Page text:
200 armed militants set to fish in troubled Kashmir waters: Army

news
20 September 2014

Around 200 heavily armed militants (presumably Pakistan-based) are waiting across the Line of Control to take advantage of the flood havoc in Jammu & Kashmir to penetrate into the Indian side, according to local Army authorities.

The security forces have already foiled several attempts by the extremists to sneak into Kashmir Valley following the recent floods, according to Lt Gen Subrata Saha, the General Officer Commanding of the Srinagar-based 15 Corps,

"There are around 200 heavily armed terrorists across the Line of Control waiting to infiltrate into the Kashmir Valley," Gen Saha told PTI.

He said while several infiltration attempts had been blocked, around 200 militants were still active in the valley, and the security grid of the army was in place to "neutralise" them.

"Even though we too suffered damage in the recent floods as more than 50 per cent of the cantonment area was inundated, we never allowed the security grid to weaken," he said.

Saha said that it was because of the 'robust' counter-terrorism and counter-insurgency grid in place that dreaded foreign militant Umar Bhat was recently killed in the Rajwar forest area of the Kupwara district.

He said that in the last 10 days, several cross-border infiltration attempts were made, during which five infiltrators were gunned down.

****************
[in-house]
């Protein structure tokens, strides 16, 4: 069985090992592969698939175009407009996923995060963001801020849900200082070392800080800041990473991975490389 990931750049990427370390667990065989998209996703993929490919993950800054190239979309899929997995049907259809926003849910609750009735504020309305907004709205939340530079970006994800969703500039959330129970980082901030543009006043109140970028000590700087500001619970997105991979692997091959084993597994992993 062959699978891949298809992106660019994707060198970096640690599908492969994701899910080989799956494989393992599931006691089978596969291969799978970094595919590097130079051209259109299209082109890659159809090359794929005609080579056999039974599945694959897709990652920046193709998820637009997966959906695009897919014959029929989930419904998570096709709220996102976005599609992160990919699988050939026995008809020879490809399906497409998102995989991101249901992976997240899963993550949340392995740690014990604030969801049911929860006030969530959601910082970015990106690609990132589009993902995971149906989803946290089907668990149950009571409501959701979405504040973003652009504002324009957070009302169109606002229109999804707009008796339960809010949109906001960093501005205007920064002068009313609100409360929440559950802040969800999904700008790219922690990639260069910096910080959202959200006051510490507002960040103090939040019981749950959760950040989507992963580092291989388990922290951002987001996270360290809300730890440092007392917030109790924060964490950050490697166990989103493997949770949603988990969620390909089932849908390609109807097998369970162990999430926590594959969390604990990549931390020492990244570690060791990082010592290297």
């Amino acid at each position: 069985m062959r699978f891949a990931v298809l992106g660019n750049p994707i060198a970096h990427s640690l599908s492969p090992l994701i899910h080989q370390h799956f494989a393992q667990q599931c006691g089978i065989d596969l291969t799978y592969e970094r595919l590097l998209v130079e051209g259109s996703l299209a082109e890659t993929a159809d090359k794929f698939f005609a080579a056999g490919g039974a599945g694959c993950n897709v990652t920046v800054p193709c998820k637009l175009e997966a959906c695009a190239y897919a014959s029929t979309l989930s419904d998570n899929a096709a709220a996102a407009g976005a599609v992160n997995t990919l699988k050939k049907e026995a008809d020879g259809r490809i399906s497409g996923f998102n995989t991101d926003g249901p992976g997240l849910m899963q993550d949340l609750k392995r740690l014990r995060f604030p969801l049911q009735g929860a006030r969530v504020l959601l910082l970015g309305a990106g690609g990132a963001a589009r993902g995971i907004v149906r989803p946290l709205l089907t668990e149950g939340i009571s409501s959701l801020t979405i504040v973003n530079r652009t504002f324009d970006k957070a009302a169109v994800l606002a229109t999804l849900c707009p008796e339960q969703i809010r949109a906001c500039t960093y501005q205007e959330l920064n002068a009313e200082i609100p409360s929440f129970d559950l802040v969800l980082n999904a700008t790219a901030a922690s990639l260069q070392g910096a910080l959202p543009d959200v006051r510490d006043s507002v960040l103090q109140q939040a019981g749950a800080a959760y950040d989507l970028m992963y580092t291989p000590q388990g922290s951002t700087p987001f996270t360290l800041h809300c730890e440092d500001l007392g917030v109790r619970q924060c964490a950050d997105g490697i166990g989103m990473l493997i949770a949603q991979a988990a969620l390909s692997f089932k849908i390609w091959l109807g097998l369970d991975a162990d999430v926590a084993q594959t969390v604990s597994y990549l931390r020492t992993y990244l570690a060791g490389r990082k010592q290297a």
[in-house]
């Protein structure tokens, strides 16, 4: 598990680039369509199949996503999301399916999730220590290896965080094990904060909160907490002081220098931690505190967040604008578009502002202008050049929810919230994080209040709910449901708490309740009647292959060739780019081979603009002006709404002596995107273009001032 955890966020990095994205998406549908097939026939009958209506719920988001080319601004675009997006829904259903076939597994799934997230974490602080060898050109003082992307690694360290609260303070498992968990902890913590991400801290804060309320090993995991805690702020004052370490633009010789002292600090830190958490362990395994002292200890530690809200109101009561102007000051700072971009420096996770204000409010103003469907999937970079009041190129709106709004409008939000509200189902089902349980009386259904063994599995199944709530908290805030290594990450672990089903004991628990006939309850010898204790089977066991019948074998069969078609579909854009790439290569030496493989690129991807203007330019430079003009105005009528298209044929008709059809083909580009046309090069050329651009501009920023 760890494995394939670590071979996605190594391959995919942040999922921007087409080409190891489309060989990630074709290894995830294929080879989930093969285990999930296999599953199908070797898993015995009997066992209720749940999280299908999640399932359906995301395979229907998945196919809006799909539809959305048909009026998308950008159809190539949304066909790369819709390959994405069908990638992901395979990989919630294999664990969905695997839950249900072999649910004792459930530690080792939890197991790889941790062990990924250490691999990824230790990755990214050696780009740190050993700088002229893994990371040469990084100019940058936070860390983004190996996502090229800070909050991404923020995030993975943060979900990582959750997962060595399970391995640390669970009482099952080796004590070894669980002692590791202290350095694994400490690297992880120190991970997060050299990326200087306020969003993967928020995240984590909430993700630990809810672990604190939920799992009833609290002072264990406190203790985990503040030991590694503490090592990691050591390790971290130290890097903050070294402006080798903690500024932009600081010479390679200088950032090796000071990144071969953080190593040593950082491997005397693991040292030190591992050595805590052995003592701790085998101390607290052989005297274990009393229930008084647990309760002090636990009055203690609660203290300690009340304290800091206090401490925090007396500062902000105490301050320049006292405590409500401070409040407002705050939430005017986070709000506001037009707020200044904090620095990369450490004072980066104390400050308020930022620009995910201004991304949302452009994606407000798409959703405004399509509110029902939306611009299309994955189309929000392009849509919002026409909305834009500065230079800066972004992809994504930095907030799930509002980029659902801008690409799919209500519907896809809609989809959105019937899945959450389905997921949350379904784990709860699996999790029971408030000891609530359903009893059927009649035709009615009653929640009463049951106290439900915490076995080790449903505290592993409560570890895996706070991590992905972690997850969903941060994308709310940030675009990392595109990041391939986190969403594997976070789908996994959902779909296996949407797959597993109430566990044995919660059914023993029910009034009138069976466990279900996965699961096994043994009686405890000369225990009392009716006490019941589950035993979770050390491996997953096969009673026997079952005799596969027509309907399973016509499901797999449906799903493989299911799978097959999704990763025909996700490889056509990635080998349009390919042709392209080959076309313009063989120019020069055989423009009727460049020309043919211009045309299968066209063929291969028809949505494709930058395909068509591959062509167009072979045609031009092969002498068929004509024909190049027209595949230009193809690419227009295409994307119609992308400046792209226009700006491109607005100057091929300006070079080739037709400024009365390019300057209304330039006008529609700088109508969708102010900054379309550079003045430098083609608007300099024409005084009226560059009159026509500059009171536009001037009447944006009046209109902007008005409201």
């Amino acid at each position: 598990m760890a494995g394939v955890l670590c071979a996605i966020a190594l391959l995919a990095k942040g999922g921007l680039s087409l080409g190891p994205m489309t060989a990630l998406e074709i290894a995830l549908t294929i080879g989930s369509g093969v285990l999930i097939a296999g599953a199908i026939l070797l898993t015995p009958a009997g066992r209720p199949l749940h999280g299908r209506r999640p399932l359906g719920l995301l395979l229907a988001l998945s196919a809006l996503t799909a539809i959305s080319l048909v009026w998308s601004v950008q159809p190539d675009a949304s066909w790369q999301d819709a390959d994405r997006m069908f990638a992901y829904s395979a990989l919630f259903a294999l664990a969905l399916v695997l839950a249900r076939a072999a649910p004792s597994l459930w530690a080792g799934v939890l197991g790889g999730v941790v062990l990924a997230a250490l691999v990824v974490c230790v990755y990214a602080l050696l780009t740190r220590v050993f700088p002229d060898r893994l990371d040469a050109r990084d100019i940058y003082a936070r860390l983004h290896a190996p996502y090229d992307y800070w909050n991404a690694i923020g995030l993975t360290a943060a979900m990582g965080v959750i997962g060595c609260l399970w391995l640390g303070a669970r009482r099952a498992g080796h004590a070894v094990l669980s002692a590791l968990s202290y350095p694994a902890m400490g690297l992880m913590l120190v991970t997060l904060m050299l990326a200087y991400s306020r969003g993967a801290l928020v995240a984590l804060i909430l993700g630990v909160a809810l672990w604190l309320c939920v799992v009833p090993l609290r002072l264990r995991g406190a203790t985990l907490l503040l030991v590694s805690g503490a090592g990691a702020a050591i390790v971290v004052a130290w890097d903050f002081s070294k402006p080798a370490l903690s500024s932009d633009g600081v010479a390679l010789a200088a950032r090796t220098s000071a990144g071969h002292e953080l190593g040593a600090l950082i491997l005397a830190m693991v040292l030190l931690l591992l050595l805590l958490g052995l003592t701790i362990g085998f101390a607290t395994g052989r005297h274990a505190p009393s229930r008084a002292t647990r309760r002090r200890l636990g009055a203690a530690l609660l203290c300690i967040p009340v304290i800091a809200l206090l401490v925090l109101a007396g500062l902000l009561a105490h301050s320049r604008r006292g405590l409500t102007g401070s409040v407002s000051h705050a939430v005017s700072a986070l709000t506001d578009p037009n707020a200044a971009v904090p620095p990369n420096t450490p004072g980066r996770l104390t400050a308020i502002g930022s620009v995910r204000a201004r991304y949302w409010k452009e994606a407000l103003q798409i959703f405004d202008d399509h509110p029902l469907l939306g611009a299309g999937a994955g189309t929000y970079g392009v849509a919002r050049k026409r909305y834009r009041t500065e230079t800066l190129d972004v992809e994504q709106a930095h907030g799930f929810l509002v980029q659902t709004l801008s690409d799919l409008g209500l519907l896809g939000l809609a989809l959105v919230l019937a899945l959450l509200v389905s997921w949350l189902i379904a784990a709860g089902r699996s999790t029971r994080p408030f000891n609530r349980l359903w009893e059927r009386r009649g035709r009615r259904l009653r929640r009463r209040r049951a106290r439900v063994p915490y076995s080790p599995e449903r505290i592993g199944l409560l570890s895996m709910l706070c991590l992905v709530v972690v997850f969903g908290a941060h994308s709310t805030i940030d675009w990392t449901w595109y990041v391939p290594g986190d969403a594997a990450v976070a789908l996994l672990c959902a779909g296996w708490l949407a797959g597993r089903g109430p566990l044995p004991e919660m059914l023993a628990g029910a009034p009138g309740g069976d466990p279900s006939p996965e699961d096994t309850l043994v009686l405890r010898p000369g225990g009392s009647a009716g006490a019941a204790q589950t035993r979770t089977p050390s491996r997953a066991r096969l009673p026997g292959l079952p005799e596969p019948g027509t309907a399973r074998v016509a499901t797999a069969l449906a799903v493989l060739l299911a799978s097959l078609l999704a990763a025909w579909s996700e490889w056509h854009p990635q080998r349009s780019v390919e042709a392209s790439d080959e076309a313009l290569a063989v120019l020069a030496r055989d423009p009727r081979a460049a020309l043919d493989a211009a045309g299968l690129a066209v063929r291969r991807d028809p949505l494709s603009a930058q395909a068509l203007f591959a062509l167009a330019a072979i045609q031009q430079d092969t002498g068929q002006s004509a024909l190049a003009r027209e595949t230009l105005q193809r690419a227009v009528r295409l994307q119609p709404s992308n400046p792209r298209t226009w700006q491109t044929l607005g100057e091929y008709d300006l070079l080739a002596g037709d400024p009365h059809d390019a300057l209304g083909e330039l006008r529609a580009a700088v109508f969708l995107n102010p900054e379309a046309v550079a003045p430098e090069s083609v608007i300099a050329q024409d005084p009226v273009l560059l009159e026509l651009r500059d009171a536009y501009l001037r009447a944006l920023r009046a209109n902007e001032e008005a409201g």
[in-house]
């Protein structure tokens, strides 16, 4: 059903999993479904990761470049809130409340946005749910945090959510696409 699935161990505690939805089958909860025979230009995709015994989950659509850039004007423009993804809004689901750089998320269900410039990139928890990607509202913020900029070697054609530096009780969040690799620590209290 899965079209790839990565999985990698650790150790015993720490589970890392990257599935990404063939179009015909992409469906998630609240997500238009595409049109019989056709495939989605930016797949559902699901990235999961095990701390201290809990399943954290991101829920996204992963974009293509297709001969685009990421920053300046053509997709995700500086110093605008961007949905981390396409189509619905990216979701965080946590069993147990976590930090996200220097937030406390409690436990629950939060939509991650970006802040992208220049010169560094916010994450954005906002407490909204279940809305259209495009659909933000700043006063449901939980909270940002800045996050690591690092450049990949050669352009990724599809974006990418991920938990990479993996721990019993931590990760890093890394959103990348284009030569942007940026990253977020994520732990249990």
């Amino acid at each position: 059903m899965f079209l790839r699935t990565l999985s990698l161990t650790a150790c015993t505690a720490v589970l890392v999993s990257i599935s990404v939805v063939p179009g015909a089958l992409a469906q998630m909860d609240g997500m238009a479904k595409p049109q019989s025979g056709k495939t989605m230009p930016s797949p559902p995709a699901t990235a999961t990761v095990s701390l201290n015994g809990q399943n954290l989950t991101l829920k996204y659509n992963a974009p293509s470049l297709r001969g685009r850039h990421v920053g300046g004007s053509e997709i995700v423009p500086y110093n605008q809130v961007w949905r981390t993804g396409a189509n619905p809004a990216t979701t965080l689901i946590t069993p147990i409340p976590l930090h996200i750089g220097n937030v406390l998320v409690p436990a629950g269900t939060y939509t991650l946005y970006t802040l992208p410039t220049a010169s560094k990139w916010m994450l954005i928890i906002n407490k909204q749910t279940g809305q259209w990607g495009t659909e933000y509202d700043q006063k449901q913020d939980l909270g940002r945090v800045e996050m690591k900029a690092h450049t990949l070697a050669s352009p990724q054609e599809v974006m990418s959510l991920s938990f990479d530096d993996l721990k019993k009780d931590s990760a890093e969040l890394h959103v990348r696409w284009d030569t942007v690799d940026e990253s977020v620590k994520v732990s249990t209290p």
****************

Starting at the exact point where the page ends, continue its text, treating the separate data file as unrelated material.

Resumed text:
"Three infiltrators were killed in the Keran sector and two were killed in the Machil sector," the general said.

Jammu & Kashmir has been hit by the worst floods in 60 years, which have wreaked havoc in several districts and left 280 people dead.

Terming as "baseless" the allegations by "anti-social elements" that priority was given to 'VVIPs' and outsiders during the rescue operations undertaken by the Army in the summer capital of Srinagar, Lt Gen Saha said, "There was no way we could have distinguished an outsider from a local. Our priority was to save maximum number of human lives.

"We had to first save the people who were caught in the farthest points. We adopted a logical sequence of evacuation and first helped the people who were at a greater risk."

He said that people involved in stone pelting on soldiers deployed in the relief and rescue operations had come from unaffected areas to create trouble.

"The people who were marooned in the floods wanted to be saved and we saved them. The people who pelted stones on the Army personnel deployed in the rescue operations had come to create mischief from the areas that were the least affected by the floods," he said.

Saha said the ammunition depots were not affected by the floods, but "some relocation had to be made".

He added, "Our main helipads were submerged and to carry out the emergency relief and rescue work we had to make a makeshift helipad operational and within hours of the catastrophe."





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